Samten was born in Tibet. When he was a young boy, his family escaped to Nepal fleeing Chinese Communist control of his homeland. They lived in a refugee camp for years.

0
//
14
Samten
Former Buddhist monk and Tibetan scholar Losang Samten uses colored sand to build mandalas, circular images filled with complex iconography, which have great meaning in Hinduism and Buddhism. VOA

According to one estimate, there are a 5 quintillion, 5 hundred quadrillion grains of sand on earth, a number so large it must be approaching infinity. This makes sand an appropriate medium for the construction of spiritual images of the universe.

Former Buddhist monk and Tibetan scholar Losang Samten does just that, using colored sand to build mandalas, circular images filled with complex iconography, which have great meaning in Hinduism and Buddhism.

Tibetan monks have created mandalas over the centuries from a variety of materials. Before sand, they used crushed colored stone. Now Samten travels around the world to find sand in various colors. He also dyes sand in watercolors.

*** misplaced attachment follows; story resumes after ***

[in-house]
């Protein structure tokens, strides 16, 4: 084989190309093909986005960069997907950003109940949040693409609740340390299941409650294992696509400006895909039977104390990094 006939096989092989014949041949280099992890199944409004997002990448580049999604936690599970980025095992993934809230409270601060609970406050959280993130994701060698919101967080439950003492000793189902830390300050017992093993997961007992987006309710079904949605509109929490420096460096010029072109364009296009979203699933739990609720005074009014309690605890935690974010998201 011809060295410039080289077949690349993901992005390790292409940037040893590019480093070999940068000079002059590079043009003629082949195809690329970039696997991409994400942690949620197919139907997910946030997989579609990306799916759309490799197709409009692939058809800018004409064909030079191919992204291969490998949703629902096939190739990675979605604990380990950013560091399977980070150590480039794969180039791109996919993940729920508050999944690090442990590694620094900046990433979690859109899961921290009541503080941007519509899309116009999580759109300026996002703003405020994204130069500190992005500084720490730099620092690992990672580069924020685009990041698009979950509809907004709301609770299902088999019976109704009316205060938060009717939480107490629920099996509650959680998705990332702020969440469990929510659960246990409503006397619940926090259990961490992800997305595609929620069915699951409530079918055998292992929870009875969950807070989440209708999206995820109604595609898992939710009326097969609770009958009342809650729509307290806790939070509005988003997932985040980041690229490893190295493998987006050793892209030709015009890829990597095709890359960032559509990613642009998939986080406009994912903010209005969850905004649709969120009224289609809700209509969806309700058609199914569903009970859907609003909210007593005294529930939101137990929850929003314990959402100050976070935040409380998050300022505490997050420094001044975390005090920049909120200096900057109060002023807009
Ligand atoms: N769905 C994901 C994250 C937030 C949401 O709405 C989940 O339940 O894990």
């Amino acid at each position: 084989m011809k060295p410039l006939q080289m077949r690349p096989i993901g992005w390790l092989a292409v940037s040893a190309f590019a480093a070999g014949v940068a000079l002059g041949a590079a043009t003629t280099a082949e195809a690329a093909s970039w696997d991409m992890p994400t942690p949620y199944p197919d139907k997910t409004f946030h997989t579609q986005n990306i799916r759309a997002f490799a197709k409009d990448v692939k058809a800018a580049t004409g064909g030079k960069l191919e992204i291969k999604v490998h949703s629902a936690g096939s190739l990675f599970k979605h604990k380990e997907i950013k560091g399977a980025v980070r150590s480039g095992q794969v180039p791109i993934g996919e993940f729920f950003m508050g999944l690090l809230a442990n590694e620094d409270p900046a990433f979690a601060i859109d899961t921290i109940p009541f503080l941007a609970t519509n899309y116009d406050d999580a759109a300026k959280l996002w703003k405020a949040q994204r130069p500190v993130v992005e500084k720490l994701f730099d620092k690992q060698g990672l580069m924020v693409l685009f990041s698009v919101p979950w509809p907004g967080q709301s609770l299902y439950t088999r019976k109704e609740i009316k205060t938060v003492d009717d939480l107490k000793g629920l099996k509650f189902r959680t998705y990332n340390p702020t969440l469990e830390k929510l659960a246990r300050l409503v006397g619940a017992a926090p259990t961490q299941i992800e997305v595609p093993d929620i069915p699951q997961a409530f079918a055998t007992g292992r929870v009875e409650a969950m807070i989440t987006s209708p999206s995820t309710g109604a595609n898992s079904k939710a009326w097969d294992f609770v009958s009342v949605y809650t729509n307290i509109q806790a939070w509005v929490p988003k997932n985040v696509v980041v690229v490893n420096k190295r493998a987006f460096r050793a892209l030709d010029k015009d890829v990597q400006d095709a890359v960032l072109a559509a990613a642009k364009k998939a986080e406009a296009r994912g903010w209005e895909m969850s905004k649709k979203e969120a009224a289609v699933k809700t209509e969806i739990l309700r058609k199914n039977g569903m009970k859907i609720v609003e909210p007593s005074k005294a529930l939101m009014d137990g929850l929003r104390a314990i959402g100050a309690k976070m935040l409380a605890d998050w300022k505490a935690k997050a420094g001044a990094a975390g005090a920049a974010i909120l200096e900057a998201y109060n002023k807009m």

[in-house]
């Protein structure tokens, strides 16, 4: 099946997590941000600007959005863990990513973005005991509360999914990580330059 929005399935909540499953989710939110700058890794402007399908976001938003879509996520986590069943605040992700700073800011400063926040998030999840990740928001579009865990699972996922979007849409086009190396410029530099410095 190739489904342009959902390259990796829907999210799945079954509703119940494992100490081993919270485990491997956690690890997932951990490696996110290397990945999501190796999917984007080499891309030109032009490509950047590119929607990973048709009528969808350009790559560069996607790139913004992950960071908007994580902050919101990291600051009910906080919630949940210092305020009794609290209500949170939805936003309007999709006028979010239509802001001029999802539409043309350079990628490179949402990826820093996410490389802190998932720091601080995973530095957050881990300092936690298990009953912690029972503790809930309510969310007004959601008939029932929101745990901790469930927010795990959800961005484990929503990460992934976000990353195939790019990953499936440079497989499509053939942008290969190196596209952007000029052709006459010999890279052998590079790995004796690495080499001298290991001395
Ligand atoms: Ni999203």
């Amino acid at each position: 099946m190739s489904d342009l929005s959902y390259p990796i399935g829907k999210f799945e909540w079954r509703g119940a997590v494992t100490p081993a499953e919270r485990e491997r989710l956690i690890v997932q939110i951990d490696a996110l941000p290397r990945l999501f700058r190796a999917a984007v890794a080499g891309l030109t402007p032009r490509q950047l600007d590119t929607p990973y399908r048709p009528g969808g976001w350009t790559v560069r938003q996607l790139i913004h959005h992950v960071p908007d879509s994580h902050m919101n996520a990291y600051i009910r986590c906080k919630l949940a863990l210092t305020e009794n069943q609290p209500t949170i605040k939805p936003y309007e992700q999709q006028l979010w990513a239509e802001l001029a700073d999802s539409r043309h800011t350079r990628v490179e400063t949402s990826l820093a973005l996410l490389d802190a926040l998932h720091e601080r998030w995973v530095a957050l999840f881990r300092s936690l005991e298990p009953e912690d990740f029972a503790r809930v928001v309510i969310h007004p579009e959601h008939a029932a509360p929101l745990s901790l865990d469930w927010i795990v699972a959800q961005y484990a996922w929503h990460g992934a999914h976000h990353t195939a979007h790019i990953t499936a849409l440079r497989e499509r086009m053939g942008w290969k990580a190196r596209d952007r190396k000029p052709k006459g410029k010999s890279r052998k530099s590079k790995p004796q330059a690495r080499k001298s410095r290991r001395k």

Now Samten travels around the world to find sand in various colors. He also dyes sand in watercolors.
Tibetan monks have created mandalas over the centuries from a variety of materials. Before sand, they used crushed colored stone. VOA

Decades of mandalas

Samten, in his mid-60s, learned the craft at the feet of the Dalai Lama.

“When I was a teenager, age of 17,” he told VOA, “I had a privilege to enter His Holiness Dalai Lama’s monastery … in India. I have been studying sand mandalas ever since then. So it’s a long time.”

VOA found Samten painstakingly layering grains of colored sand at the gallery of the Philadelphia Folklore Project. The particular mandala he was working on was the mandala of compassion, or unconditional love.

Far from random designs, mandalas have been perfected over centuries.

“These are uniquely designed many, many, many, many, many years passing to an artist to another artist to another artist to another artist,” Samten said. “The color has a meaning, the shape has different meanings. Not my design; it didn’t come out of my own idea.”

When Samten created a sand mandala at the American Museum of History in New York in 1988 at the request of the Dalai Lama, it was the first time the 2,600-years-old ancient ritual art was seen outside of monasteries. Since then, Samten has made sand mandalas in museums, galleries and universities across the U.S. and many parts of the world.